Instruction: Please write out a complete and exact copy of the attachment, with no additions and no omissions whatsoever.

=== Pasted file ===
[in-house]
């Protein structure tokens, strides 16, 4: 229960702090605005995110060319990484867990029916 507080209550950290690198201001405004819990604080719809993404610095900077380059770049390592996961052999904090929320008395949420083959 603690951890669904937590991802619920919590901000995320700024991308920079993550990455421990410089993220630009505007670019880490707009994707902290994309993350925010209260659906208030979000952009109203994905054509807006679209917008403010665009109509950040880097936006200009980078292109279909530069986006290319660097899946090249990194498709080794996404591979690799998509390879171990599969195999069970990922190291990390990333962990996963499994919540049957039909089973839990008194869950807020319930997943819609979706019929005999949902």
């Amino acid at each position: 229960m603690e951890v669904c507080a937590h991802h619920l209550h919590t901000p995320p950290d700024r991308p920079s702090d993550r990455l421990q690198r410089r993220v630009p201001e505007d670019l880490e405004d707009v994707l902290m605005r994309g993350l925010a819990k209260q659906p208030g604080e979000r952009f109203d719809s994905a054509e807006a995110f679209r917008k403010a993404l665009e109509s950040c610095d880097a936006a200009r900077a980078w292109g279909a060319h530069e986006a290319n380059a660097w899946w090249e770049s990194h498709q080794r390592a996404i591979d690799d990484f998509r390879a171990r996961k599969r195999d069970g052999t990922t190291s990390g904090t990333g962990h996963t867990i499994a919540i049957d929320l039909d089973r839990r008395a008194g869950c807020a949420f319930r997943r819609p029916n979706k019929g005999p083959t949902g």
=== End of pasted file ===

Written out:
[in-house]
């Protein structure tokens, strides 16, 4: 229960702090605005995110060319990484867990029916 507080209550950290690198201001405004819990604080719809993404610095900077380059770049390592996961052999904090929320008395949420083959 603690951890669904937590991802619920919590901000995320700024991308920079993550990455421990410089993220630009505007670019880490707009994707902290994309993350925010209260659906208030979000952009109203994905054509807006679209917008403010665009109509950040880097936006200009980078292109279909530069986006290319660097899946090249990194498709080794996404591979690799998509390879171990599969195999069970990922190291990390990333962990996963499994919540049957039909089973839990008194869950807020319930997943819609979706019929005999949902």
């Amino acid at each position: 229960m603690e951890v669904c507080a937590h991802h619920l209550h919590t901000p995320p950290d700024r991308p920079s702090d993550r990455l421990q690198r410089r993220v630009p201001e505007d670019l880490e405004d707009v994707l902290m605005r994309g993350l925010a819990k209260q659906p208030g604080e979000r952009f109203d719809s994905a054509e807006a995110f679209r917008k403010a993404l665009e109509s950040c610095d880097a936006a200009r900077a980078w292109g279909a060319h530069e986006a290319n380059a660097w899946w090249e770049s990194h498709q080794r390592a996404i591979d690799d990484f998509r390879a171990r996961k599969r195999d069970g052999t990922t190291s990390g904090t990333g962990h996963t867990i499994a919540i049957d929320l039909d089973r839990r008395a008194g869950c807020a949420f319930r997943r819609p029916n979706k019929g005999p083959t949902g």